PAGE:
Eat Prey Drug: Wetiko
Text and Photographs by Paul Kwiatkowski
  • Editor’s Note: This is the second part of Paul Kwiatkowski’s cross-country assignment to investigate alternate perceptions of consciousness. Click here for part one.
  • Eugene, Oregon

  • Another cantankerous motel. Beige curtains, bleached yellow, dotted with fly husks frozen over the air conditioner. Beyond, a diffused light show of corporate signage smeared in a spectral blur. Inside, sunlight barely reaching the floor. My vision never adjusts.

    CNN recycled coverage of an 8.7-magnitude earthquake that railed the northern coast of Chile all the way up to Hawaii, where people evacuated in case of a tsunami. The earthquake that devastated Haiti in 2010 was only 7.0, and the one that rattled San Francisco in the late ‘80s was a 6.9. The largest recorded earthquake in history was a 9.5 in 1960 that also happened in Chile. Less than 24 hours after it struck, tsunami waves hit Hawaii then Japan, over 10,000 miles away. During the last month since I left Los Angeles, there had been more earthquakes in California than ever before recorded. More than a dozen quakes of 4.5 magnitude or higher had hit the United States that year, and it was only April. Chile was far from Oregon, but given the circumstances, I worried.

  • Surrounding the hotel parking lot was a dense field of trees — not the kind of forest people strolled through but a wooden rind, the type of semi-secluded area that insulated business centers and office buildings. The only time people saw these woods was on the local nightly news as police and volunteers combed the area for a missing person.

    I had nowhere to be, it wasn't late enough to sleep. Bored and restless with watching a reality show about plastic surgery horror stories, I grabbed a flashlight and entered the woods behind the hotel dumpsters through a trail most likely forged by animals coming out to feast on garbage. I lurched through the low-hanging branches until the forest closed behind me. I headed to where the trail thinned into patchy undergrowth sloping into a ditch. Inside was the wedge-shaped entrance of a cave. At my back, the treetops were back-lit by a twinkling smear of light pollution swelling up from the hotel parking lot. I paused, unsure how far to go before adventure turned into stupidity.

  • I climbed down, grasping at handfuls of dirt and dangling roots for support. Without layers of gravel and sediment to absorb the rumble of nearby traffic, I felt the Earth shudder. Sans the monstrous drone of cars on the interstate, my circulation slowed to an audible throb.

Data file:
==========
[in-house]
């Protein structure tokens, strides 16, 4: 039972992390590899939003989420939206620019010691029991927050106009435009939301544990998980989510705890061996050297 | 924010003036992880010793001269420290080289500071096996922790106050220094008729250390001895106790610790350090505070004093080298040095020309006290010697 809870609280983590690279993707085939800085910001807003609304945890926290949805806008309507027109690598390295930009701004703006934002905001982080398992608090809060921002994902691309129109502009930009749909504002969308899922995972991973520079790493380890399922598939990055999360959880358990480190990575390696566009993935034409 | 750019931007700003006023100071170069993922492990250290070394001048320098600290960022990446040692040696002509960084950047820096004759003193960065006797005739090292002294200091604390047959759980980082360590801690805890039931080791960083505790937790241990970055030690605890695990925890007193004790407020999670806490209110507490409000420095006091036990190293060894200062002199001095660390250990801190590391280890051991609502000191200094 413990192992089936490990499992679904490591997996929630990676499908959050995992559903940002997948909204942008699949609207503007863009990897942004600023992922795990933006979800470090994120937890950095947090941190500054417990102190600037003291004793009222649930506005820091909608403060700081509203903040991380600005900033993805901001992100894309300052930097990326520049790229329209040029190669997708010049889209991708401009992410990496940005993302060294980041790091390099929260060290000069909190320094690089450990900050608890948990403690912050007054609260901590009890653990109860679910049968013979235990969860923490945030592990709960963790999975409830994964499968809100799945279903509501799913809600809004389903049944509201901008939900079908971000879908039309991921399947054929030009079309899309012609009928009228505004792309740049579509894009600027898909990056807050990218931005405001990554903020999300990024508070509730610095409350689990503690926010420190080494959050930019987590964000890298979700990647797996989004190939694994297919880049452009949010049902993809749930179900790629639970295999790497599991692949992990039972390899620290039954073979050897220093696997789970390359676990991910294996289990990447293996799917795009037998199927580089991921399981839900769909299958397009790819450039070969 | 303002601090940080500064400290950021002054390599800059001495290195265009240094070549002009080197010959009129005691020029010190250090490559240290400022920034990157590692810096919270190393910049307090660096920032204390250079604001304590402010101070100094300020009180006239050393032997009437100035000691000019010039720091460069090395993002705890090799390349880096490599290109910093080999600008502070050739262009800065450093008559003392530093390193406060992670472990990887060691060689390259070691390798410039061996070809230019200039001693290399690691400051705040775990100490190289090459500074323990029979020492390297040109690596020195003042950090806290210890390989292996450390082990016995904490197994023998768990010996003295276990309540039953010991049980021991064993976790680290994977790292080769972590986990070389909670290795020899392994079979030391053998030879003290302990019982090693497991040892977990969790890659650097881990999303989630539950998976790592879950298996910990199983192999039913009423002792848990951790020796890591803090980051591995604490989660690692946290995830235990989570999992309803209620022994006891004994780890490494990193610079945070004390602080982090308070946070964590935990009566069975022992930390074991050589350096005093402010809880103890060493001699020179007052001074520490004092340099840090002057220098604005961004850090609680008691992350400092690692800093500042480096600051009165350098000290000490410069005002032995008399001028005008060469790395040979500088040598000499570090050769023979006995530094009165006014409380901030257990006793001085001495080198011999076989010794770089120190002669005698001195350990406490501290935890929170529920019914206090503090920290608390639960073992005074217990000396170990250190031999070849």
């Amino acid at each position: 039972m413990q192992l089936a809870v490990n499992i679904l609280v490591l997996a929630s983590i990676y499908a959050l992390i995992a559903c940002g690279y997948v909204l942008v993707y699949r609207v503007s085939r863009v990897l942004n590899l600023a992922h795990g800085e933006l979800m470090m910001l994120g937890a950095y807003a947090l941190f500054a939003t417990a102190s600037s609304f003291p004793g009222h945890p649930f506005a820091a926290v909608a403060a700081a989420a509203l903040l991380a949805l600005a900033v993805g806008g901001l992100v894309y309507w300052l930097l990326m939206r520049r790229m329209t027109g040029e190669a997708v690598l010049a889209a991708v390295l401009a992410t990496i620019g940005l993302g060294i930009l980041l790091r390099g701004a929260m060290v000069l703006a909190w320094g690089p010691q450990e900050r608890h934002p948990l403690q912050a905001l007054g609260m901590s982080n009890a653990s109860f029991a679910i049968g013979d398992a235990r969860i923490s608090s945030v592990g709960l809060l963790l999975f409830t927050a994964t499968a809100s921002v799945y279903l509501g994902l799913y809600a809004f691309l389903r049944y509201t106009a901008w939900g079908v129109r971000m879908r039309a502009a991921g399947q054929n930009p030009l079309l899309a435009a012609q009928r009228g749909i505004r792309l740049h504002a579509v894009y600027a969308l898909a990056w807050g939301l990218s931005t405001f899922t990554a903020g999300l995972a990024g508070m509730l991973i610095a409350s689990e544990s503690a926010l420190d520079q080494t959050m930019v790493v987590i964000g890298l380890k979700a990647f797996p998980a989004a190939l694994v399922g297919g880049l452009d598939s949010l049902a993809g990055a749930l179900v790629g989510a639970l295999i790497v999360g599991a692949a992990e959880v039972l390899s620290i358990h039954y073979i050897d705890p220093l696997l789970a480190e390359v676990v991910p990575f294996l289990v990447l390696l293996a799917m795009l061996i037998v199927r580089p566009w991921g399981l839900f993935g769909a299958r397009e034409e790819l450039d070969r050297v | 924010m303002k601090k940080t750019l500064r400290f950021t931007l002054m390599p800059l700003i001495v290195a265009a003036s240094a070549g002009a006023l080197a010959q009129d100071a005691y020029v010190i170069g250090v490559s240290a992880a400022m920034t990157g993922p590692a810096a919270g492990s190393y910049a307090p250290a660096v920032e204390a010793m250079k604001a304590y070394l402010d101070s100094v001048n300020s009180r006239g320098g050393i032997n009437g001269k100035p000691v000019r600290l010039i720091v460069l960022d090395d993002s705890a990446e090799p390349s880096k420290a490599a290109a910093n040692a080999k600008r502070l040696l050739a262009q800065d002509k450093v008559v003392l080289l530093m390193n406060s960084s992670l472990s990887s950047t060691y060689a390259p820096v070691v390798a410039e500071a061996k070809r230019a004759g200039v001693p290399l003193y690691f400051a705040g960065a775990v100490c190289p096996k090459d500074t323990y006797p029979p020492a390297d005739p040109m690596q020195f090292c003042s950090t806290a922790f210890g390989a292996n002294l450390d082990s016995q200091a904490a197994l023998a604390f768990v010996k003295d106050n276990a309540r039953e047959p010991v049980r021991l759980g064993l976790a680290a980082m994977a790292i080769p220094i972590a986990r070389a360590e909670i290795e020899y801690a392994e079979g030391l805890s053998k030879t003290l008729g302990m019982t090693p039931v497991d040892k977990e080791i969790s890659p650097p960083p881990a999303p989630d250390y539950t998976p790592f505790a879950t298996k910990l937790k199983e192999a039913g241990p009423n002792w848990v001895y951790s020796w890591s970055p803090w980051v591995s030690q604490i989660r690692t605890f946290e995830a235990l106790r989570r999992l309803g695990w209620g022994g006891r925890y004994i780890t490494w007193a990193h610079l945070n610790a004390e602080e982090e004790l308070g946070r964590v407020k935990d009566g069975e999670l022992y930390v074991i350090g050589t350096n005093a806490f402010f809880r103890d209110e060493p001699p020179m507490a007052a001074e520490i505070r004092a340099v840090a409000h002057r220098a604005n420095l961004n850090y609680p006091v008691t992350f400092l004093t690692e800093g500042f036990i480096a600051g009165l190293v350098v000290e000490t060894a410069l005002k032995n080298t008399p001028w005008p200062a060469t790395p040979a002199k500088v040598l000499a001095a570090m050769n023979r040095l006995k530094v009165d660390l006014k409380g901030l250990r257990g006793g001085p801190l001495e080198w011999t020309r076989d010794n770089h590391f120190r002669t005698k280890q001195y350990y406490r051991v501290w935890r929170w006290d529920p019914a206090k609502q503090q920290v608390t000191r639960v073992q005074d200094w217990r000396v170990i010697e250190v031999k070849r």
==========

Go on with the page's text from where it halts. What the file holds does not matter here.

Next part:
My shouts into the cave went unanswered. No evidence of anyone else inside. The gravel turned sandy from rainwater, which trickled down from an opening in the cave roof. I prodded the sludge for evidence. Warm bursts of air drifted through porous openings in the wall. It smelt like partially digested grass, the hot breath of livestock. There was a rumbling underfoot. I imagined something massive coiling back into its protective shape. I was certain another earthquake was happening nearby.

  • Back outside, I retched to clear the smell in my head. All around, the foliage bristled out of focus like low-resolution pixels shuffling. No matter how hard I rubbed my eyes, the forest would not settle.

    In my hotel room, I hallucinated tiny evocations hidden inside the book I was reading, Dispelling Wetiko by Paul Levy. I saw letters rearranged into jagged shapes compressed into rows the same size as sentences in a book. I ran my fingers over the page, feeling the tiny monochromatic heaps like the raised mountain ridges on a textured globe. They flattened back into letters and words:

    The wetiko virus is the root cause of the unhumanity in human nature. Wetiko represents and inspires the worst a human being can do to another human being and, ultimately, to ourselves. This psychic virus, a ‘bug’ in ‘the system,’ informs and animates the madness of so-called civilization, which, in a self-perpetuating feedback loop, feeds the madness within ourselves.
  • “One way of understanding wetiko,” Levy explains in an interview, “is to view our life as one mass shared dream that all 7 billion of us are moment by moment co-dreaming up into materialization. When you realize that we’re just characters in each other’s dreams, which is to say we’re embodied reflections of each other, whatever evil or darkness is playing out in the world, whether it be in a particular person or country or group of people is like a dream, because what is a dream? A reflection of one’s own energy. That evil we see out in the world is the same evil within ourselves. It’s an incredible portal into becoming more acquainted with our own darkness.”

  • Portland, Oregon

  • Kelly moved to Portland from West Virginia via New York to be with a guy who dumped her for opiates. Kelly was what adults acted like when they played doctor too much as children. Kelly was fun.

    She took up dancing at a carpeted strip club called The Magic Garden, also known as The Magic Carpet. Her pole dance routine was coming out on stage dressed in a latex nurse outfit. The Magic Garden proudly served a full menu, but I ordered a club sandwich, the only item Kelly deemed safe. We nodded out to a throng of gyrating strippers. My fillings trembled to dub step farting from the speakers lining the stage.

    A fully clothed stripper with teeth too small for her head smiled at me. I gave her a buck for nothing. The DJ wore a plastic Viking’s helmet, marching between tables, yelling into a wireless microphone in his morning zoo radio voice. He urged us to not be shy, to be generous, to clap for Kalea.

    In-line for the bathroom I overheard a dancer sharing the results of her pregnancy test with another girl: She was pregnant.